There is also the possibility of escalating anti-sanctions by Russia. European companies and banks are reviewing their operations there and trying to sell or sign the value of their assets.

BP PLC announced on Sunday that it would sell almost 20% of its stake in Russian oil company Rosneft. The Sovereign Wealth Fund in Norway has said it will try to leave about $ 3 billion in Russian assets, representing a portion of the fund's $ 1.3 trillion. Daimler Truck Holding AG has stated that it will no longer ship parts, while Volvo Car AB will cease operations in Russia.

The effects of sanctions on Russia are likely to be long-lasting, even if they are not in place for a long time. Few companies are unaffected by the country's decisions.

Some sections of the top Russian business community have already begun to protest.

Russian metal tycoon Oleg Deripaska said it was time to put an end to “all this state capitalism” and change Russia's policies. “I really need clarifications and clever comments on the economic policy of the next quarter.”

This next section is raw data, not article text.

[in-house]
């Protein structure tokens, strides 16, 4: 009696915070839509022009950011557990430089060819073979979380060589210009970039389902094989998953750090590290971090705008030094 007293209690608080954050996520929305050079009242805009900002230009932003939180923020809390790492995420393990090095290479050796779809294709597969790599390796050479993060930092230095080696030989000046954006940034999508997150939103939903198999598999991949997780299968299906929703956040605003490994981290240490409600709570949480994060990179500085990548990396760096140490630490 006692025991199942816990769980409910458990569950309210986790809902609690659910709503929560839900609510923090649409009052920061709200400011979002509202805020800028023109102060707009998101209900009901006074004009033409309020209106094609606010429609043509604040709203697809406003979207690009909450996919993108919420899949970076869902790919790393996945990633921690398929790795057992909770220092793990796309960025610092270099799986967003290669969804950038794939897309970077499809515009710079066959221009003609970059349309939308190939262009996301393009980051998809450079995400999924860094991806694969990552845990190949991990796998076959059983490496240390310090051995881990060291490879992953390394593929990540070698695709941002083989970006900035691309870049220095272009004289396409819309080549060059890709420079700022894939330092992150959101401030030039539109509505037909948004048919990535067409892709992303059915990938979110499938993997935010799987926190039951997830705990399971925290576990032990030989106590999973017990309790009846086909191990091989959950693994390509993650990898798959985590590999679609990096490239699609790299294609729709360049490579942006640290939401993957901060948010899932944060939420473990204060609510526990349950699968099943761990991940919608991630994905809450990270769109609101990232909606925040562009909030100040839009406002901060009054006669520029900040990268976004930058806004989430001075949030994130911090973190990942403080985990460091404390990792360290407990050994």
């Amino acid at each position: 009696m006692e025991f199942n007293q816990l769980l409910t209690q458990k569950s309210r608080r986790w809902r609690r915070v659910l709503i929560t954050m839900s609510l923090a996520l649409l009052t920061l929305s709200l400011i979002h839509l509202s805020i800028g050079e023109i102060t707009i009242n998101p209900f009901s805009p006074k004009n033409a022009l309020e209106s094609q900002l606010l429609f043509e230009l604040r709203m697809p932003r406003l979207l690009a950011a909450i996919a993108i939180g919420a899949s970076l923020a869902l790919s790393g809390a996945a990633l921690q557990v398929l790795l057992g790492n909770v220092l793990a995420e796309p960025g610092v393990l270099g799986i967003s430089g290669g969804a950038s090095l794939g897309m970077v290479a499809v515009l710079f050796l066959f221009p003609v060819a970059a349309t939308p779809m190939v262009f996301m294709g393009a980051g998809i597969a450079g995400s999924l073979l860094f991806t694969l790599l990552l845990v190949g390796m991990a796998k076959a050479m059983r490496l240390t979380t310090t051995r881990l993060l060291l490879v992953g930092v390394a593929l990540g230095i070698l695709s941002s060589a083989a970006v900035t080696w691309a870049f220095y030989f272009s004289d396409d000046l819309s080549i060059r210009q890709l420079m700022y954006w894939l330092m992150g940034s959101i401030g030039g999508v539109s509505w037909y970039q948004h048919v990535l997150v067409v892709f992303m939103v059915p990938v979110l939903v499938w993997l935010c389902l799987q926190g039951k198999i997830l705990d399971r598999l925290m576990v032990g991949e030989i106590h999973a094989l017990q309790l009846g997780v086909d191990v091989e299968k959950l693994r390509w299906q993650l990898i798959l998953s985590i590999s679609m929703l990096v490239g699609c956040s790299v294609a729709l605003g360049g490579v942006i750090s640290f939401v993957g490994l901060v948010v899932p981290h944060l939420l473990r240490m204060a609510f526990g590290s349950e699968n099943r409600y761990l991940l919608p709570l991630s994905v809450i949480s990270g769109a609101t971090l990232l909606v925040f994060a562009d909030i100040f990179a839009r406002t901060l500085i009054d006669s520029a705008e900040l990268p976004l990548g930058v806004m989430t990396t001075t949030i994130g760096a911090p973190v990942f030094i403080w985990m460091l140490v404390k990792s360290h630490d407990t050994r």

Another billionaire, banker Oleg Tinkov, has spoken out against the war, calling it unthinkable and unacceptable. “States should spend money on caring for people, on cancer research, not on war,” he told Instagram. “We are against this war!”

Russia's last hope is China, a partnership that is unlikely to succeed.

Foreign Ministry spokeswoman Maria Zakharova said Russia “understood” that it had friends. See the reaction of the giants around the world. Not those who represent the giants, but the real giants and, in particular, China.

Analysts say China may not be willing to support the Russian economy if that means endangering its already frozen relations with the West. Bank officials say China is normal. will have to comply with US sanctions, as is usually the case.

Still, China can not do much. Although trade in energy between Moscow and Beijing has increased, most of Russia's oil and gas is exported to European countries. There is no quick fix for Russia changing the course of its gas and directing its exports to other countries.

Meanwhile, China can not easily replace its chips and computers with the USA. as it does not have the same technological level, and some of its companies have already been sanctioned.

“What Russia has done in recent years is to build up reserves to deal with the sanctions imposed in 2014,” Klug said. “However, regarding the current sanctions, there is no appropriate way to deal with them.”

Source: ot.gr